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English is my first language and this sentence makes perfect sense in English to me. Not sure why people are saying it sounds unnatural. I am eating a third crepe (This is the third crepe I am eating cause I like my damn food), I am eating MY third crepe (All these crepes are mine and I am eating the third of the bunch, also fine) or I am eating THE third crepe (Of all the crepes this is the third, for some reason. Maybe we are sharing a plate of 3 crepes and I want the third one because I'm greedy, but this isn't specifically a/my third crepe as it will only be the second I've eaten.)
For me (and probably for other people, who are confused by this sentence) the problem is about "a" and "the". I am taught that before "first", "second", "third" e.t.c. one must use "the".
Since you wrote "I am eating A third crepe (This is THE third crepe I am eating cause I like my damn food)" I'm still confused.
As in, this is the third crepe I have personally eaten: I ate one crepe, then a second, then a third. I apologise, my wording was perhaps poor. The major difference I was trying to point out is that by saying "I am eating THE third crepe" it may not be YOUR third crepe: you ate one, your friend ate one, and then you ate another, it is YOUR second crepe but it is THE third crepe on the plate you are sharing, whereas " A third crepe" seems to imply you've personally eaten one two then three.
Where I come from it is more natural to say my third in both a "all these crepes are mine and this is the third one" sense and a "We are all eating crepes and this is the third one that I personally am eating" sense.
But it hardly matters unless it's in the past tense. if it's the present tense are we not all too busy stuffing our faces to speak?
Is the intent of the phrase "Je mange une troiseme crepe" to say "I am eating my third crepe" as in I've already eaten two crepes and this is my third, or does the phrase mean "I am eating one third of a crepe" as in I divide one crepe into three equal parts and I'm eating one of them? Either way, how would you express the other?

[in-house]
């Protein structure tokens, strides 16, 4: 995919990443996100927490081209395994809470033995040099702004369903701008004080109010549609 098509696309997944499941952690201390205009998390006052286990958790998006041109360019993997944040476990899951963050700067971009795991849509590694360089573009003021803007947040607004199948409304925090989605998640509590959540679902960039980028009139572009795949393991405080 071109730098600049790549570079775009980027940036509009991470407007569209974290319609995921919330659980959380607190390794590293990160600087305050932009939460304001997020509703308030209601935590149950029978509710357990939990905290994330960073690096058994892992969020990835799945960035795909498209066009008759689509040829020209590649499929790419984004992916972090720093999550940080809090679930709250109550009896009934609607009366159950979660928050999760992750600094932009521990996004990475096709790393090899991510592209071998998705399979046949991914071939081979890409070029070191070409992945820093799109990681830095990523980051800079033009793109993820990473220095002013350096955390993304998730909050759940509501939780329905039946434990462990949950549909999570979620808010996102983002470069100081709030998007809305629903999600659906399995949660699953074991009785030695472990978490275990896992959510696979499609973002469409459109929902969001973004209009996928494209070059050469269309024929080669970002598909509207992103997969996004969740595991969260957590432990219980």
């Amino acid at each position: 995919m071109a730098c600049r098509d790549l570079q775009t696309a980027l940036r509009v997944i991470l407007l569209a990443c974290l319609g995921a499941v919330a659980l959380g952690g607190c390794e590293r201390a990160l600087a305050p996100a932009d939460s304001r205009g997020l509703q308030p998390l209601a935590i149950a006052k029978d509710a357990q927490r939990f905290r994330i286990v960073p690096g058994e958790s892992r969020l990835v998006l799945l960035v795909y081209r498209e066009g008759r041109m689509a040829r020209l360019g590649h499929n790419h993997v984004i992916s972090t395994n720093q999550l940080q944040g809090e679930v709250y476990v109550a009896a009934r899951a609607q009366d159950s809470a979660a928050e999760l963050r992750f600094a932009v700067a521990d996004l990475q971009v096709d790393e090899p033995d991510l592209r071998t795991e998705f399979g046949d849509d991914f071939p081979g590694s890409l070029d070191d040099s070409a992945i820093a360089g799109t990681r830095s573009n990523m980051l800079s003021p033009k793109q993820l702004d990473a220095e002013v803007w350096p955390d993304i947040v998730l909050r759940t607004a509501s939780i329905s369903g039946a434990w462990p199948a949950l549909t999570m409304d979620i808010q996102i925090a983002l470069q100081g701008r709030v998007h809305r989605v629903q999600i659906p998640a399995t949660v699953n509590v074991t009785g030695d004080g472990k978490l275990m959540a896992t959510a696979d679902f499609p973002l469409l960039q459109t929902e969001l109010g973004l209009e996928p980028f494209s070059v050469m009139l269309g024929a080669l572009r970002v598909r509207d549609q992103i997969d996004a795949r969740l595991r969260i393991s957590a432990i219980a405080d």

You don't have any context here. With a suitable context, I think that you would find it more natural.
Q: what do you do when you are still hungry after two crepes?
A: I eat a third crepe
Not that it would be a very usual conversation, anyway, but at least it would be grammatically coherent.
So the ordinals are...
Premier/Première for First
then you just add -ième to the number.
deuxième troisième quatrième (be careful to drop the 'e' in quatre) cinquième (watch the funny spelling here, too) sixième septième huitième neuvième (again here) dixième onzième douzième...... blah blah blah
Yes, it does. Just make sure that you use it only when translating French to English, or in listening questions. If you do it from English to French, it will count you wrong because you know the English version, but it can't be sure that you know the French for that as well. Hope this helps :)
Strange. Every grammar site says the same thing: We use “the” when we use an ordinal number like first, second or third, because using an ordinal number describes exactly which one. In this case actually "a third" strongly suggests that you are referring to a noun: a third of... "A second" could apparently be used as a highly colloquial way of expressing "another", but nobody seems to recognize "a third..." Don't know. Maybe it's not really possible to translate exactly word by word from French to English.... Just a thought though...
Not necessarily. 'I eat the third crepe' can have the connotation that there's three crepes to be had, but only three and no more than three. 'I eat A third crepe' has the connotation that there's more than three to be had, but that you've eaten two and now are eating a third one.
I think I already explained this. With days of the week, you know the total number, so each day is the first, the second... the seventh. Each day is specific.
With a plate full of crepes, the total number is not predetermined. You eat one, then a second one, then a third one. Each crêpe is non specific, you are just counting them as you eat them.
If the number of crêpes is known, that is if there are 3 in total on the plate, you can eat the first one, then the second one, then the final 3rd one.